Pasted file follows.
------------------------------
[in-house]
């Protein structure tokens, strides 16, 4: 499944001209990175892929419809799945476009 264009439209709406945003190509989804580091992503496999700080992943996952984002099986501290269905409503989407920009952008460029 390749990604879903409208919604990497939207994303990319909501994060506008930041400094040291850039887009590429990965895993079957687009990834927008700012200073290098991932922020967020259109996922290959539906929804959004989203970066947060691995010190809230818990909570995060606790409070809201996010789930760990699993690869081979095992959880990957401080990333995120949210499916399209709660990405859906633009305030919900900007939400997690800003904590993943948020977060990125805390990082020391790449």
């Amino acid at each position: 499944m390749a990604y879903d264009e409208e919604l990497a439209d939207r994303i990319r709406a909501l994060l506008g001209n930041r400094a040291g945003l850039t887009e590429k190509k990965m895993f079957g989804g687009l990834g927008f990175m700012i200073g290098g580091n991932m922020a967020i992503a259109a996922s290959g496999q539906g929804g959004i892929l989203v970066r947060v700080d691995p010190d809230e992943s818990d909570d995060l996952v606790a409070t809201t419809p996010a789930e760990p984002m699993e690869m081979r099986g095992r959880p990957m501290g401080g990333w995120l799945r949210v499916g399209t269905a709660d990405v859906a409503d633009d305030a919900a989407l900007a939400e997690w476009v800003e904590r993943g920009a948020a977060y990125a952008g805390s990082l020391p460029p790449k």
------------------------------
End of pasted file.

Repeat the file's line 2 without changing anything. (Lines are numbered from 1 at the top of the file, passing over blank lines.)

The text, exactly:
């Protein structure tokens, strides 16, 4: 499944001209990175892929419809799945476009 264009439209709406945003190509989804580091992503496999700080992943996952984002099986501290269905409503989407920009952008460029 390749990604879903409208919604990497939207994303990319909501994060506008930041400094040291850039887009590429990965895993079957687009990834927008700012200073290098991932922020967020259109996922290959539906929804959004989203970066947060691995010190809230818990909570995060606790409070809201996010789930760990699993690869081979095992959880990957401080990333995120949210499916399209709660990405859906633009305030919900900007939400997690800003904590993943948020977060990125805390990082020391790449």